The Municipality of Anchorage is appealing an award of almost $2 million to an Anchorage police officer who was fired four years ago.

Former Anchorage Police Lt. Anthony Henry won the award after filing an employment lawsuit alleging he was treated unfairly and forced out of the police department.
The municipality’s lawyers, on contract from a private firm, presented evidence and witnesses in court saying Henry was fired because he had leaked the names of confidential  informants in an investigation of drugs and sexual assault within the Alaska National Guard.
Henry’s attorneys said the department had retaliated against Henry for trying to help a colleague suffering from a medical condition.
The municipality’s appeal, filed Friday and first reported by KTVA-TV, mentions 32 points it will challenge within U.S. District Court Judge Ralph Beistline’s decision to award Henry a little less than $1.97 million in November.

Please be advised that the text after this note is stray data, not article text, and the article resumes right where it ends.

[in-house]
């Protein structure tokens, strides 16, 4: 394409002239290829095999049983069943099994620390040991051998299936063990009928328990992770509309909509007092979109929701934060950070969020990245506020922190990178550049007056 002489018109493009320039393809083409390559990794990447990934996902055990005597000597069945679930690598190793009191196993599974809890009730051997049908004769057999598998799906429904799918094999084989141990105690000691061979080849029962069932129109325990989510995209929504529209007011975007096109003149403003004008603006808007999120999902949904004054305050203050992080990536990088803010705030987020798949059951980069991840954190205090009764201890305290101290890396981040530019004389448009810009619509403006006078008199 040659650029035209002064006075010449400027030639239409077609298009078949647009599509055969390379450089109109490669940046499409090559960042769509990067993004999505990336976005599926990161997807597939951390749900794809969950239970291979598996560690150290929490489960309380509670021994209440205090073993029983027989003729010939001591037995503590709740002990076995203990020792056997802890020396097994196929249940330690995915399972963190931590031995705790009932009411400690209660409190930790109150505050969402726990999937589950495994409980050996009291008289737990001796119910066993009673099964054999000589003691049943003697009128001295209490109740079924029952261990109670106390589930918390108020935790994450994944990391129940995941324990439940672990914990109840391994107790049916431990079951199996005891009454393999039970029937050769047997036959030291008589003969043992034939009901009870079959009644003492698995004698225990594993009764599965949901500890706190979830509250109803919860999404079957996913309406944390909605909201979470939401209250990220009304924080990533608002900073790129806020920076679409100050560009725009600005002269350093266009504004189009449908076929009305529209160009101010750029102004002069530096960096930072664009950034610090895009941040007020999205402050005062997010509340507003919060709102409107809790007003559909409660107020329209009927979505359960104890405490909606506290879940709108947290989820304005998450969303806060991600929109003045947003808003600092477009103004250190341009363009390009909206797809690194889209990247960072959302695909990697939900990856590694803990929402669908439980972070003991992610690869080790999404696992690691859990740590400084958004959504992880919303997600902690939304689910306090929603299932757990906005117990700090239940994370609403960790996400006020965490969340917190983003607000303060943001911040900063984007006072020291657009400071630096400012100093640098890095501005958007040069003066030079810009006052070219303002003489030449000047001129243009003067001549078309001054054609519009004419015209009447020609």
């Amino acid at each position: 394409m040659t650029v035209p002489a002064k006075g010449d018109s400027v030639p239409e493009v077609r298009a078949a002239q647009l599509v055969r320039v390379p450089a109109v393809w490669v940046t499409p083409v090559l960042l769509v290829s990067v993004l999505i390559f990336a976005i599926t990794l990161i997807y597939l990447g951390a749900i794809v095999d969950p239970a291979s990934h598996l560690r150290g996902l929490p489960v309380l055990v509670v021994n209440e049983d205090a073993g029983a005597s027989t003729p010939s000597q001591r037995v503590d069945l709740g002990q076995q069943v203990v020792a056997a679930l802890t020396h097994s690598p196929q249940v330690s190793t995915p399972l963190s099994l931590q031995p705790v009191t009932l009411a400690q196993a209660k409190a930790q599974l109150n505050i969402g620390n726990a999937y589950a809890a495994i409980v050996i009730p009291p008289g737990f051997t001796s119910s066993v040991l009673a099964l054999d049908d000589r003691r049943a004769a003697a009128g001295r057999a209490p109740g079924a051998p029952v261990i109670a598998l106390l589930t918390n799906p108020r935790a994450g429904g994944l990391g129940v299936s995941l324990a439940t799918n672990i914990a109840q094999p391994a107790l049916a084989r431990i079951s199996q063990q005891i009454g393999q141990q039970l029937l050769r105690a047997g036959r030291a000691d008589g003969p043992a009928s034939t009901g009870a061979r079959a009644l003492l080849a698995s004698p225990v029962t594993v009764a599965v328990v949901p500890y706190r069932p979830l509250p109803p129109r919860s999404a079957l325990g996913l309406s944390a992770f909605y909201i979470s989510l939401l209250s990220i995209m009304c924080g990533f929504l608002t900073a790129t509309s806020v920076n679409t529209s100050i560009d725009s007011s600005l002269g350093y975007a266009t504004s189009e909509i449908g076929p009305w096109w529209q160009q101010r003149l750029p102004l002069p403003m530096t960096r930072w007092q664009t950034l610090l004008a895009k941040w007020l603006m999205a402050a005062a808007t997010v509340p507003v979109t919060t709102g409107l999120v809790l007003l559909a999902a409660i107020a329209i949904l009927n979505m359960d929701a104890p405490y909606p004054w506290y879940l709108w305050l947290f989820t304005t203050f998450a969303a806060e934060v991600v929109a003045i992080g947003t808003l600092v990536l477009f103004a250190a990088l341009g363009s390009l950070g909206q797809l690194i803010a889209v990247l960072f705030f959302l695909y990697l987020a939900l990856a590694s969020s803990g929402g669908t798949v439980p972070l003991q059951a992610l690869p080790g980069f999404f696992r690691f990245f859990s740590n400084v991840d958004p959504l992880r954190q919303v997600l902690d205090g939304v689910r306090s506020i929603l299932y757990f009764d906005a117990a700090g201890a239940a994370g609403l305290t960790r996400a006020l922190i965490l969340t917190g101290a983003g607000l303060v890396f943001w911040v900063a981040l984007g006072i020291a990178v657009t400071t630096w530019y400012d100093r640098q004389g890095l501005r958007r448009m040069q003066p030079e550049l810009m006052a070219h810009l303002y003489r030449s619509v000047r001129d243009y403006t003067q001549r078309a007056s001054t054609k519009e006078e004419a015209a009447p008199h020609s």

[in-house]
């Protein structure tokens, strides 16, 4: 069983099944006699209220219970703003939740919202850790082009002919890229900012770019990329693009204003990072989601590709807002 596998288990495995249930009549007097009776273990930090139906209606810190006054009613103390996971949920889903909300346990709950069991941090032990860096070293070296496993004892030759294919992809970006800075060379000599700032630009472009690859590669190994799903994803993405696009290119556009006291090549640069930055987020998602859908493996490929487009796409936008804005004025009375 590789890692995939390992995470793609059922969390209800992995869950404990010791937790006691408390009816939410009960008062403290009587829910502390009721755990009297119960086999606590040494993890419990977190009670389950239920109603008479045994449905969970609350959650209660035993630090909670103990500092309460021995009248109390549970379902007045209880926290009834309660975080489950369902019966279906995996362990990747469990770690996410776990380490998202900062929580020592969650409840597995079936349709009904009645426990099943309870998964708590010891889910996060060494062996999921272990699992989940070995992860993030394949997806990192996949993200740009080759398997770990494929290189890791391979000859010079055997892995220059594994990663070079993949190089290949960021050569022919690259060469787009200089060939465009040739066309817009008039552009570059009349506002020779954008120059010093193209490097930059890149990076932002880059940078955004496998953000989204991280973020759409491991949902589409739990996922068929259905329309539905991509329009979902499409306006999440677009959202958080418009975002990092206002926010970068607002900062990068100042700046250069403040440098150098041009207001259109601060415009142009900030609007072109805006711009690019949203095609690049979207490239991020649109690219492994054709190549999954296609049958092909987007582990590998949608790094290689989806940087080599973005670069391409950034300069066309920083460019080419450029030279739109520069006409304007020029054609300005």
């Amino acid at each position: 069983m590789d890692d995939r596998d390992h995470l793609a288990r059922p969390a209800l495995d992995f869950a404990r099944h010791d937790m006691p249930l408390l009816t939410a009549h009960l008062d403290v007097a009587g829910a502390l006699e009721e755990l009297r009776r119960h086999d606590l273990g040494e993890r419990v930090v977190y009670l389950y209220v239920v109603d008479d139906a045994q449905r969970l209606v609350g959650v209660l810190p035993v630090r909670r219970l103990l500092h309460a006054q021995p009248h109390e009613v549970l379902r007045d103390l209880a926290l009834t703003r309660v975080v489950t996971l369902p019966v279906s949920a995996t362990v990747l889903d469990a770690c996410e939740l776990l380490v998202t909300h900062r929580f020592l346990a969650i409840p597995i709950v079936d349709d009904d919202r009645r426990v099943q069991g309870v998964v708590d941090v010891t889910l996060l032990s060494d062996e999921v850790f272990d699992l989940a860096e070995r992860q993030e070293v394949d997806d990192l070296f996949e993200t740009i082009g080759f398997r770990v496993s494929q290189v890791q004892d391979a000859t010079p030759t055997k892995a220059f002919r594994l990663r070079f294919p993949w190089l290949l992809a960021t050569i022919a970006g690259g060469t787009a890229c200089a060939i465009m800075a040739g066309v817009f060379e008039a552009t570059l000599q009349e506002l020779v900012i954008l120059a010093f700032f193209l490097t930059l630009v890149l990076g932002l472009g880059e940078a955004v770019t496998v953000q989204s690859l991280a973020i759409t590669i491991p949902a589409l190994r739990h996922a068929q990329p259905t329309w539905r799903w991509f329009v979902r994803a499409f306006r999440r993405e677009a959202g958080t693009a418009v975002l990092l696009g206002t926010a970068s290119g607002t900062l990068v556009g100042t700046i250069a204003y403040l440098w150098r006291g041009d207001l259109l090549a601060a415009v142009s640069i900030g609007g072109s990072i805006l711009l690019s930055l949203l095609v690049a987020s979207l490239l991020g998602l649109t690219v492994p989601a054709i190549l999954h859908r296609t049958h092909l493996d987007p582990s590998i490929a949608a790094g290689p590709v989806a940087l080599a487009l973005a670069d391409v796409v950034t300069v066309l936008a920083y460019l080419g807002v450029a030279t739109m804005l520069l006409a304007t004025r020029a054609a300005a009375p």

Deputy Municipal Attorney Dee Ennis said the city has continued to negotiate with Henry’s lawyers outside of court. They filed the appeal, in part, because the award was higher than anticipated, Ennis said.
“There are a number of areas of law with which we are concerned, to get some additional clarity, and so we decided to go ahead while we’re in negotiations to file the appeal and preserve those rights,” Ennis said.
The city has already spent more than $1 million in legal fees on the case. It has been complicated, Ennis said, and involved many depositions. She added that Henry had put a considerable amount of money into pursuing the lawsuit.
Henry’s lawyer did not respond to a call Tuesday seeking comment.
(KTVA-TV contributed reporting to this story via The Associated Press)
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